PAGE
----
Most family LLCs own businesses, rental properties, and brokerage companies, but a family LLC can own almost any asset that is not a personal residence. IRS rules bar all types of LLCs from owning private residences.
How Do Estate Taxes Work?
According to the IRS, the federal estate tax is "a tax on your right to transfer property at your death." It is a 40% tax levied on estates of more than $11.7 million based on the fair market value of the deceased's combined assets. Taxable assets include real estate, business interests, securities, trusts, annuities, cash, and bank accounts. A taxable estate does not include property passed to surviving spouses, mortgages, expenses for estate administration, or charitable donations.
While the estate tax does not apply to estates with a taxable value below $11.7 million for 2021, the threshold drops dramatically in 2026. That's because the Tax Cuts and Jobs Act of 2017 sunsets in January 2026, and the estate tax threshold will drop down to the previous $5.5 million amount at that time (expected to be roughly $6 million when adjusted for inflation). Congress may take action before the act sunsets, but given the uncertainty regarding the amount that will be exempt from the estate tax, it is a good idea to have a plan for minimizing the size of your estate.
A few states levy either an estate or inheritance tax of their own. Estate taxes are paid from the estate, while the beneficiary pays inheritance taxes.
How Do Gift Taxes Work?
The federal gift tax is levied on the transfer of assets or property from one person to another in return for either nothing or less than total value. The tax was created to keep taxpayers from giving money and other valuable assets to others—usually family members—to avoid paying the federal income tax.
While called the gift tax, the tax applies every time someone is given something in exchange for less than its total value. The donor is required to report the gift on their individual income tax return and pay the gift tax. Depending on the size of the gift, the tax is assessed at between 18% to 40% of the gift's value.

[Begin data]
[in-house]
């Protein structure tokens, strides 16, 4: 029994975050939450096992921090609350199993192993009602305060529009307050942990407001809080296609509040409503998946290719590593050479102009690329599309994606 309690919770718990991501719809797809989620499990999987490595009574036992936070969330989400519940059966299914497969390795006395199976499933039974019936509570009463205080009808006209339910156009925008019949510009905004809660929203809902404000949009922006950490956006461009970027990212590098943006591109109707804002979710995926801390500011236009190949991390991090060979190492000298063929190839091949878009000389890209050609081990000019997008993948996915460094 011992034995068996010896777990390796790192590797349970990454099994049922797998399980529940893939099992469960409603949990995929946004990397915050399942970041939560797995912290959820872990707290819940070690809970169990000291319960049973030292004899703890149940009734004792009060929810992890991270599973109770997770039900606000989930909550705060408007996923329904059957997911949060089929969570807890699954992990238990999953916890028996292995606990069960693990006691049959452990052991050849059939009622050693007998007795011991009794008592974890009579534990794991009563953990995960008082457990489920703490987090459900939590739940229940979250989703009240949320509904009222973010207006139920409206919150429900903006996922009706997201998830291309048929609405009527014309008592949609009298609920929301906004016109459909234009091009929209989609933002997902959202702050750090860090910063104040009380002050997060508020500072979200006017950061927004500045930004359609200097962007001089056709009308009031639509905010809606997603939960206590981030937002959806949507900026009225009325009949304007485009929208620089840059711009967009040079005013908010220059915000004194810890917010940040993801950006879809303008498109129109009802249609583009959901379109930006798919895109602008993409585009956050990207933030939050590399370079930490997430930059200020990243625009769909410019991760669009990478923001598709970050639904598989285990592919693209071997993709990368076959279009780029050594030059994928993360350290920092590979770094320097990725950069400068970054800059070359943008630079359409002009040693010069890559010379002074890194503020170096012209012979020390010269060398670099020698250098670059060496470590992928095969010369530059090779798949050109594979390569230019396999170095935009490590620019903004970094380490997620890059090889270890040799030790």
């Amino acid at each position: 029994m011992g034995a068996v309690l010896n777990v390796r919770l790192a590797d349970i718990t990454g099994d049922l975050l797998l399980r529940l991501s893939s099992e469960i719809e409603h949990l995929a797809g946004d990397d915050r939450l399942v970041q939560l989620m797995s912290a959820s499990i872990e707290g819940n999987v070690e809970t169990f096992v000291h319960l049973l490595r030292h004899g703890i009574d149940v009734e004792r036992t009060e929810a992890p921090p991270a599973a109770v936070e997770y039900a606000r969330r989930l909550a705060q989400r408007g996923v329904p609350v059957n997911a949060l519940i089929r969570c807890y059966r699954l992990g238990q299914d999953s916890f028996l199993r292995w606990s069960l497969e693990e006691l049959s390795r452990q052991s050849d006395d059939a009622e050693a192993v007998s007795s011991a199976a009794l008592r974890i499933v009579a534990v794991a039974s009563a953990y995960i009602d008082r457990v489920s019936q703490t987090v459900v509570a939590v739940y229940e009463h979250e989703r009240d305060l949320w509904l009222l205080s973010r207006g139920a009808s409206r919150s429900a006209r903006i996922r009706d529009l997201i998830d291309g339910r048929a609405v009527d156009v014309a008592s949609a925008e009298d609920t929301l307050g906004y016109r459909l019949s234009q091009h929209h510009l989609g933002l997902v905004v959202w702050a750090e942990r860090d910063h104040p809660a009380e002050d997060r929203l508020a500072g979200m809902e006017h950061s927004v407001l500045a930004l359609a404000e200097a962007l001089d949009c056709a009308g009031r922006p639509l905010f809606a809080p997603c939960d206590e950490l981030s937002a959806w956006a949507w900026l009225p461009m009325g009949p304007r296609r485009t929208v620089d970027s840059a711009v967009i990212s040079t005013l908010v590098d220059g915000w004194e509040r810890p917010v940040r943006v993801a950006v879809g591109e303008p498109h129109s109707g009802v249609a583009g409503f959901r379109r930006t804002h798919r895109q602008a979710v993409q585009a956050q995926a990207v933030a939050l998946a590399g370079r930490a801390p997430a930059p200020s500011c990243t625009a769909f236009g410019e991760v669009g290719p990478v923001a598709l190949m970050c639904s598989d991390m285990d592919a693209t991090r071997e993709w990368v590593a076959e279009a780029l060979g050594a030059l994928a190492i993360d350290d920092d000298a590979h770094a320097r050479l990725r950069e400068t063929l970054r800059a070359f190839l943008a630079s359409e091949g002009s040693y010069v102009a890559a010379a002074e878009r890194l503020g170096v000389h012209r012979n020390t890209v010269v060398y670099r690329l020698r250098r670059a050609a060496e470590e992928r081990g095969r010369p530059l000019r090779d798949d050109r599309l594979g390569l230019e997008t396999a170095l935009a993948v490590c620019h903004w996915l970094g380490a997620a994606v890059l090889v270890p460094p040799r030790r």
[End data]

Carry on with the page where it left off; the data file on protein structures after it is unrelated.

Fortunately, a gift tax exclusion generally spares those giving smaller gifts from the tax. For 2021, the exclusion was set at $15,000 annually for each gift, with a total lifetime exemption of $11.7 million per donor. That means that an individual can only make a total of $11.7 million in exempt gifts to anyone tax-free while they are alive. In January 2026, the lifetime exemption drops to $5.5 million with the sunset of the Tax Cuts and Jobs Act.
Additionally, some categories of gifts are not subject to the tax. For example, you can give your spouse an unlimited amount of money if they are a U.S. citizen. Other gifts not subject to the tax include:
- Gifts to charitable organizations
- Gifts to political organizations
- Gifts made to cover medical or educational expenses, such as payments to a college or hospital on another's behalf
- Gifts to a spouse who is not a U.S. citizen of up to $159,000 annually (for 2021)
A Family LLC Provides Asset Protection
One of the primary reasons business owners organize their companies as LLCs is to protect their personal assets from creditors owed money by the business. Family LLCs also provide this benefit if they are correctly set up and registered with the state. This liability protection stems from the LLC's operating agreement that has been agreed to by each of the company's members.
Once all of an LLC's members have signed it, an operating agreement is legally binding and protects members from personal liability for the company's debts and other obligations. However, if there is no agreement, most states have default rules that are applied. These default rules are generally vague and provide some asset protection but are not written with estate planning in mind. So be sure that your LLC's operating agreement is valid and that it serves your needs as an estate planning tool.
Have More Questions? Ask an Attorney
LLCs are complicated on their own. Ensuring that a family LLC set up for estate planning purposes meets your needs adds an additional layer of complexity. If you are forming a family LLC, it is recommended that you meet with a local attorney who has experience with both establishing LLCs and estate planning. A skilled attorney will ensure that you follow all of the legal formalities necessary to set up a family LLC and that it serves the estate planning purposes for which it is intended.
You Don’t Have To Solve This on Your Own – Get a Lawyer’s Help
Meeting with a lawyer can help you understand your options and how to best protect your rights. Visit our attorney directory to find a lawyer near you who can help.